Originally Posted by iacas
The bold sentence contradicts the following sentence.
In 15 minutes, two groups could have easily played through you.
Not really. Maybe if you think about it under the assumption that most groups are not going to stop. But I would bet my money on the fact that more people stop at the turn than don't contrary to what people are trying to say here to try to validate their argument. Also it''s not a question of playing through. If a group comes behind me and decides not to stop and I am not there they should feel free to go through. But my spot then becomes the group I get in front of when I return to the box.
Originally Posted by dsc123
If I were one of the 30 or 40 of your closest golfing friends, your story would make me want
to play that course. Its rare that I find a course that enforces policies against slowing everyone up.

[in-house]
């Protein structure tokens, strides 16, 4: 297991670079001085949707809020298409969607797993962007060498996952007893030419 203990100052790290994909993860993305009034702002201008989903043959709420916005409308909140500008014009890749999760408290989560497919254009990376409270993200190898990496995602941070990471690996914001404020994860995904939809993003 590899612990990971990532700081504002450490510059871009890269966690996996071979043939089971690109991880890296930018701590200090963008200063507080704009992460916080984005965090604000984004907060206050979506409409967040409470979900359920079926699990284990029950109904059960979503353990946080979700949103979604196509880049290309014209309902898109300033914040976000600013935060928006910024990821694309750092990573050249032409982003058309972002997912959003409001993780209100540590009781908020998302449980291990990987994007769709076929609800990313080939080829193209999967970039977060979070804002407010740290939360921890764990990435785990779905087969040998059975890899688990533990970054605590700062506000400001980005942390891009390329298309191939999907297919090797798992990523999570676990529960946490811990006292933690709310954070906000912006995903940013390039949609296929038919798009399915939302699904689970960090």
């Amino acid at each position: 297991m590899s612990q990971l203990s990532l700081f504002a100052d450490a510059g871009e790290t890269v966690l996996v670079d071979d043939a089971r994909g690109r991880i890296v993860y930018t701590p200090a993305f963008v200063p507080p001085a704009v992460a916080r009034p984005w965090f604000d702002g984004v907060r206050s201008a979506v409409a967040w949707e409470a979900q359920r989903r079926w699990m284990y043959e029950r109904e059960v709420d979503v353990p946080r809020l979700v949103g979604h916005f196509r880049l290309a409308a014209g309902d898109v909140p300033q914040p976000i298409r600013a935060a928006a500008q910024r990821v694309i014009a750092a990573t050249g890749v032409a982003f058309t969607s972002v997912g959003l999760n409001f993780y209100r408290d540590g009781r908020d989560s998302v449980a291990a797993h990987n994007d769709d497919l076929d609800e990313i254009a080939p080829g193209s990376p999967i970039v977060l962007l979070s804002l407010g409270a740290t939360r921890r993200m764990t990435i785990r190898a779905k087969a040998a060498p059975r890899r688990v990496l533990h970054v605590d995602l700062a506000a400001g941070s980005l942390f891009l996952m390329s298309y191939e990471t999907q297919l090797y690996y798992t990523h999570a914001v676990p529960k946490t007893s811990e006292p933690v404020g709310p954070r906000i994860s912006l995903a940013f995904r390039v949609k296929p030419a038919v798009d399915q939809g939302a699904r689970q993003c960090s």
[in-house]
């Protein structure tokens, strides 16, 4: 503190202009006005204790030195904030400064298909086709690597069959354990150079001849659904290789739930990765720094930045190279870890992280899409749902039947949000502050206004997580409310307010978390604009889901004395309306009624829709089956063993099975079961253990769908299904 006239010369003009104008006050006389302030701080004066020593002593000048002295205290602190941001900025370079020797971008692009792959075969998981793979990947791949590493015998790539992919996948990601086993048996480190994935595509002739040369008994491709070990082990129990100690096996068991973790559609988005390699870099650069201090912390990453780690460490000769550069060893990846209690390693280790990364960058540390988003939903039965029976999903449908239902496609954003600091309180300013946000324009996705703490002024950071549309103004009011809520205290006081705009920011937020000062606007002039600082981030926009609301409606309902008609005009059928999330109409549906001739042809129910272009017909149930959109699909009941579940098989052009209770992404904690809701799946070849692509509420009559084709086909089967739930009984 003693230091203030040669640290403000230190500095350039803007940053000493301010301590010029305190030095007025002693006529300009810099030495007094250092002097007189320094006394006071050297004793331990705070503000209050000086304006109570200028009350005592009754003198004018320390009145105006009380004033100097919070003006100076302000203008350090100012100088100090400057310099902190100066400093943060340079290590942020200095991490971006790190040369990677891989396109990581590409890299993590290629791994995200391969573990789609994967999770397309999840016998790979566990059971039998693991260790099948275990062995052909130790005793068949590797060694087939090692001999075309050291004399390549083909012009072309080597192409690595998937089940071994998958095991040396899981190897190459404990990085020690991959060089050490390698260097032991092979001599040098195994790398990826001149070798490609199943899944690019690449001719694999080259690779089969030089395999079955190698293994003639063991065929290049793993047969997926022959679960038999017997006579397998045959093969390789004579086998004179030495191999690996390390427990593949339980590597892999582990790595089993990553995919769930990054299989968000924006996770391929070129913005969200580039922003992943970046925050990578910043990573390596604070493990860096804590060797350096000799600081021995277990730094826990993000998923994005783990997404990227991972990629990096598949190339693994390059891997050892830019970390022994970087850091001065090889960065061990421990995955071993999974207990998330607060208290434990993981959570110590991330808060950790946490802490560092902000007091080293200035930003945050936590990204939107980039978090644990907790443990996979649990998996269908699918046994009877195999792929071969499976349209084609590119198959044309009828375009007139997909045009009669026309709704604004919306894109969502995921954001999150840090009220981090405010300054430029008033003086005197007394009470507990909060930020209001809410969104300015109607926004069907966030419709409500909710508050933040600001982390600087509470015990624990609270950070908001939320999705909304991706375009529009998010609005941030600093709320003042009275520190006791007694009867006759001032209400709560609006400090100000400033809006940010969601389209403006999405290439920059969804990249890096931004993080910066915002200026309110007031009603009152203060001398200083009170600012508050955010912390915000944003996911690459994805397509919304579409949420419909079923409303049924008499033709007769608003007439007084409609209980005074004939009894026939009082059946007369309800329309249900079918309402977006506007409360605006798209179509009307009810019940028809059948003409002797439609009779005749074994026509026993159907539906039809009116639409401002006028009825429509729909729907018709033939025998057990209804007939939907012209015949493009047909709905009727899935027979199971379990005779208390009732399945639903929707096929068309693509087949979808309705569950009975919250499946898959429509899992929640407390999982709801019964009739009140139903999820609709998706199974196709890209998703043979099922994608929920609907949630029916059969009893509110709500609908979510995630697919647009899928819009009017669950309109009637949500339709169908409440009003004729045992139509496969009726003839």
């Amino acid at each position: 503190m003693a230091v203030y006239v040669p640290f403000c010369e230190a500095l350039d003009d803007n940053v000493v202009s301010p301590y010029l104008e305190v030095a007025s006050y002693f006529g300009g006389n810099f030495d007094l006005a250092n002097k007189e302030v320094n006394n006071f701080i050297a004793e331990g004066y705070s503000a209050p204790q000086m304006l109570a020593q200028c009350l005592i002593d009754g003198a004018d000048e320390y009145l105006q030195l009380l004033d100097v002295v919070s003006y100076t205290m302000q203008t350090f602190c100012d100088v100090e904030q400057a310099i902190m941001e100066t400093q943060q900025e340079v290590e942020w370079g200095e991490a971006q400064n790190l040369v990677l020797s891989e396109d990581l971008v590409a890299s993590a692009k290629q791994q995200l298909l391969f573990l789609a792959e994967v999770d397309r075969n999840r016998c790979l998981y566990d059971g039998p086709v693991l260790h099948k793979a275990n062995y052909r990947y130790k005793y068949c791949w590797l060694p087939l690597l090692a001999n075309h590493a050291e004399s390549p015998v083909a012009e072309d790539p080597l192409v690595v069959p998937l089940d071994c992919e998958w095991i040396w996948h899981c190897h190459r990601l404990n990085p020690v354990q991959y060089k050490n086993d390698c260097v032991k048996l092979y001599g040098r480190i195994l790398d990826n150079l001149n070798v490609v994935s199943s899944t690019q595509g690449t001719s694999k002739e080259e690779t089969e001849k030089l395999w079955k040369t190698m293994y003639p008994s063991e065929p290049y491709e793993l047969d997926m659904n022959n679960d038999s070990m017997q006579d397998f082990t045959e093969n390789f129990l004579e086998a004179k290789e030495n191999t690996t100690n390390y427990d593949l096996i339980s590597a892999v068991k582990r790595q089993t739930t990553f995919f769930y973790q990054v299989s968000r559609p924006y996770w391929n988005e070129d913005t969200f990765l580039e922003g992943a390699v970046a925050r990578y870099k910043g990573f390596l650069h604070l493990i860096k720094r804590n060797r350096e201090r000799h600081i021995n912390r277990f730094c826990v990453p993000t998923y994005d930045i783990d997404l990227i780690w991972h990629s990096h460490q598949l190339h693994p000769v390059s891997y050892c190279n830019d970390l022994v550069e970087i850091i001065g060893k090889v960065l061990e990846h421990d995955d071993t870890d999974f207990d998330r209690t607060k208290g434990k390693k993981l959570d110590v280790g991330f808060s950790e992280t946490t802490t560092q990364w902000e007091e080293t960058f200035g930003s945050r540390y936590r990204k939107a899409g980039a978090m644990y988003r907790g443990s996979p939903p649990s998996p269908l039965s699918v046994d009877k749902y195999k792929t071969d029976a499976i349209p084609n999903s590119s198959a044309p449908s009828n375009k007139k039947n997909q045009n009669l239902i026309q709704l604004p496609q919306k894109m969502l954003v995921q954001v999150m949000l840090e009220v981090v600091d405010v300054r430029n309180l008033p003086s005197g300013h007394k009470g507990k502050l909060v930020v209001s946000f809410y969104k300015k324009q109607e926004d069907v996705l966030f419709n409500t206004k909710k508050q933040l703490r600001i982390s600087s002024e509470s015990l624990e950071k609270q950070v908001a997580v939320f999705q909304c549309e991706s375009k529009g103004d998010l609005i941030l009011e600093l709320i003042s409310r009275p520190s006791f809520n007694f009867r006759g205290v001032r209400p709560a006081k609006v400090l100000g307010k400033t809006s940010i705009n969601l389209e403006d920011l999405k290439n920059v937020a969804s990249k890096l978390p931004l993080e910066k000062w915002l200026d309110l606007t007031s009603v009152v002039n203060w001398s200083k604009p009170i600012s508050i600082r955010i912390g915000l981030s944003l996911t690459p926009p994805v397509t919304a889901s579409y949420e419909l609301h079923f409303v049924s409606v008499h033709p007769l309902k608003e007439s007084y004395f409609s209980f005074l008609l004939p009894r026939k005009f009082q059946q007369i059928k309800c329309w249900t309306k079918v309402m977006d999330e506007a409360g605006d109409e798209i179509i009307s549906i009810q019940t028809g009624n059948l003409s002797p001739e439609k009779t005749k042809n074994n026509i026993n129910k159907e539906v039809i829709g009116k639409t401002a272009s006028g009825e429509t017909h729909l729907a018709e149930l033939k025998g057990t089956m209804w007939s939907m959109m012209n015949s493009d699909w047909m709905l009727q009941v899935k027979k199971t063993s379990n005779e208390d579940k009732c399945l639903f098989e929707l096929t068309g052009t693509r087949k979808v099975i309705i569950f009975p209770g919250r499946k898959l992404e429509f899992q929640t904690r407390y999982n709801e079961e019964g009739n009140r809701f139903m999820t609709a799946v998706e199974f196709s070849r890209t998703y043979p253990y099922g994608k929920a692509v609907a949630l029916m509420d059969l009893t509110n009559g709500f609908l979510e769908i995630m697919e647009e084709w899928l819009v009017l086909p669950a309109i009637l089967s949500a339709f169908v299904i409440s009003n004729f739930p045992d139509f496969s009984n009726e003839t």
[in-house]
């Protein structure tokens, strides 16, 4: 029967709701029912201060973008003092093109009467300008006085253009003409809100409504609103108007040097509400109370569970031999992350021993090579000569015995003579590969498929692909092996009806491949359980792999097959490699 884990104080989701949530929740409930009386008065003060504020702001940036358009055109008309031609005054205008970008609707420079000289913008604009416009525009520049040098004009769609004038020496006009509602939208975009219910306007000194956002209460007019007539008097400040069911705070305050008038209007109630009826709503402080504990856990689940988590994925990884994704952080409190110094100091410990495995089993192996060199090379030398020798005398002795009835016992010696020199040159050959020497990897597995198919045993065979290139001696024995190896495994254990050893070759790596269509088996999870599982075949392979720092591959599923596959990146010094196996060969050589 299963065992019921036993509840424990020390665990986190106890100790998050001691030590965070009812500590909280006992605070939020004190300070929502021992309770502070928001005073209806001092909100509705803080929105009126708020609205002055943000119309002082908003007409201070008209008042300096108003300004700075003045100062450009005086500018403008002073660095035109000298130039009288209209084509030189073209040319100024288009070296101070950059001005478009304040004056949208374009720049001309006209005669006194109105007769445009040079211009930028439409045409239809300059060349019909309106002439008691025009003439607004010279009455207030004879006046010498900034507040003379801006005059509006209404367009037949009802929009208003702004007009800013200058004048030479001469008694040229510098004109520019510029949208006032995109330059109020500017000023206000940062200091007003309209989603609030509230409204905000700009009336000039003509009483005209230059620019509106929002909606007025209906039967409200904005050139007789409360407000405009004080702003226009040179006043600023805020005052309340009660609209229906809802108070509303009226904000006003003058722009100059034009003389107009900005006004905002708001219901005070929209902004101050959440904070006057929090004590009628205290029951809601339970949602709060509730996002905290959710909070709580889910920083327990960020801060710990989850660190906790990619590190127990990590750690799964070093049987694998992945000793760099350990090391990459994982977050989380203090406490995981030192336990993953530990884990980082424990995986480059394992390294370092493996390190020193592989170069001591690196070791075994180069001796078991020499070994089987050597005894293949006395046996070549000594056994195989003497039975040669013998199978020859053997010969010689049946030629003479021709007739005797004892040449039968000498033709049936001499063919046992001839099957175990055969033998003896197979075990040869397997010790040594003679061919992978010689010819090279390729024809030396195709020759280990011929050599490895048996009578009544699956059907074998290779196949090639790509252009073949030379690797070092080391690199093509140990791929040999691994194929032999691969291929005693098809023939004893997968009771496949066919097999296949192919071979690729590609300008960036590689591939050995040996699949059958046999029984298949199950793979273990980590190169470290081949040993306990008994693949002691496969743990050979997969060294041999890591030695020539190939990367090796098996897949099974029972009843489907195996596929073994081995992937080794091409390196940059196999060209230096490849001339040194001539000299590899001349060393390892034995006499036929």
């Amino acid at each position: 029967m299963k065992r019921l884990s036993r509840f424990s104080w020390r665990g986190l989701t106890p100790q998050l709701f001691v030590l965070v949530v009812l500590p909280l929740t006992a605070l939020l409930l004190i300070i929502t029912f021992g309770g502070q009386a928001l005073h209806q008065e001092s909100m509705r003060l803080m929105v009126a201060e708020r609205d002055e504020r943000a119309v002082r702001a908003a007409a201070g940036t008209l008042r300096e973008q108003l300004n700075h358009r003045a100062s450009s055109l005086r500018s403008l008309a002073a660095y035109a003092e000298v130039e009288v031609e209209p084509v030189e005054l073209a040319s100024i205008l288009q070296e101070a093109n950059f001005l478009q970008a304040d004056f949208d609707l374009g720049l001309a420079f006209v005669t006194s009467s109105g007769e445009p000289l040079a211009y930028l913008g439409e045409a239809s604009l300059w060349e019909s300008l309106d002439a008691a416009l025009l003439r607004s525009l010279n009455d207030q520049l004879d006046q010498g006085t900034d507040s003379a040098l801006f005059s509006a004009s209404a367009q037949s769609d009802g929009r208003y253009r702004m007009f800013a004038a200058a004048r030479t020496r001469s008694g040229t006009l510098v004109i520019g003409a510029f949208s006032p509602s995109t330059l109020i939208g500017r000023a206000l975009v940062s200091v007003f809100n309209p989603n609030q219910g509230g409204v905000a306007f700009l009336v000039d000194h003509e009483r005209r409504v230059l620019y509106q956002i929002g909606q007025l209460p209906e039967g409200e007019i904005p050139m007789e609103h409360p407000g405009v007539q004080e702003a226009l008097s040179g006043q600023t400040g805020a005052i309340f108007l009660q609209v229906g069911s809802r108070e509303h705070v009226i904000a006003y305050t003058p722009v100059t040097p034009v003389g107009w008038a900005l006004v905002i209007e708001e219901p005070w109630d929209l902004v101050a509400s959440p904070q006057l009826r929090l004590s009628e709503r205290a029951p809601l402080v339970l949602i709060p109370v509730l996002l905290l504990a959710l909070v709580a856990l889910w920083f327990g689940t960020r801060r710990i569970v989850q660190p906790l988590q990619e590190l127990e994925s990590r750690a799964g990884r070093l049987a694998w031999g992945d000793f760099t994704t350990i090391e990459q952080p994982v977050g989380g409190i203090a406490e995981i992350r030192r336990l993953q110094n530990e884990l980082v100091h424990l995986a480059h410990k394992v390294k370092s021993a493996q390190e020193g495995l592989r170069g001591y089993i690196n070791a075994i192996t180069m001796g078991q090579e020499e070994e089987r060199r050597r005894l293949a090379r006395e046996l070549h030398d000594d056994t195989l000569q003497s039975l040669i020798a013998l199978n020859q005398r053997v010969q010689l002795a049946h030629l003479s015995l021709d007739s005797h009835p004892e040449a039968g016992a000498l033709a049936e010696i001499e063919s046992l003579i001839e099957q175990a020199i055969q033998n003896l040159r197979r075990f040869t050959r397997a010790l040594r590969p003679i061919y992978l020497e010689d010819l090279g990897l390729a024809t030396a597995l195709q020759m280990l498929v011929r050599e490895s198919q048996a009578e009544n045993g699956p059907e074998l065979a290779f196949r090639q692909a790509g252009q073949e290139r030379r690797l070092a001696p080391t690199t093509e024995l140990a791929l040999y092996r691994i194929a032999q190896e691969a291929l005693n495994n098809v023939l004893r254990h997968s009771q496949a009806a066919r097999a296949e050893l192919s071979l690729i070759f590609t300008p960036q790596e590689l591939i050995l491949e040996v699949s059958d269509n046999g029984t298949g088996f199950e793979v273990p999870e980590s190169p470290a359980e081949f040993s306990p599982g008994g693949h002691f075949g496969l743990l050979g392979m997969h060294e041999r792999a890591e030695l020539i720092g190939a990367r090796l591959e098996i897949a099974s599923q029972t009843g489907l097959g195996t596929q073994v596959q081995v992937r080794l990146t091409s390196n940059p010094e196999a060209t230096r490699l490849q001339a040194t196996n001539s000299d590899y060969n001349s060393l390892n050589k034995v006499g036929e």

Well good for you but most players I know don't enjoy being pushed around by a business where they spend their money.
Originally Posted by Shindig
Just in the off chance you, or anyone reading this, is actually considering doing this:
When you (or your parents) pay for the round, you're agreeing to abide by various course policies -- that's why a marshal can move a slow group; that's why they can dictate that you play the holes in order, or keep the carts on the paths on various holes, or start at a particular time, or a number of other things that reasonable people recognize as part of the proper authority of course employees. If you stop playing and want to just jump back in, they can remove you from the course without refund (or, if you aren't being a pain about it, can fit you in when and if there's a break in the grouping).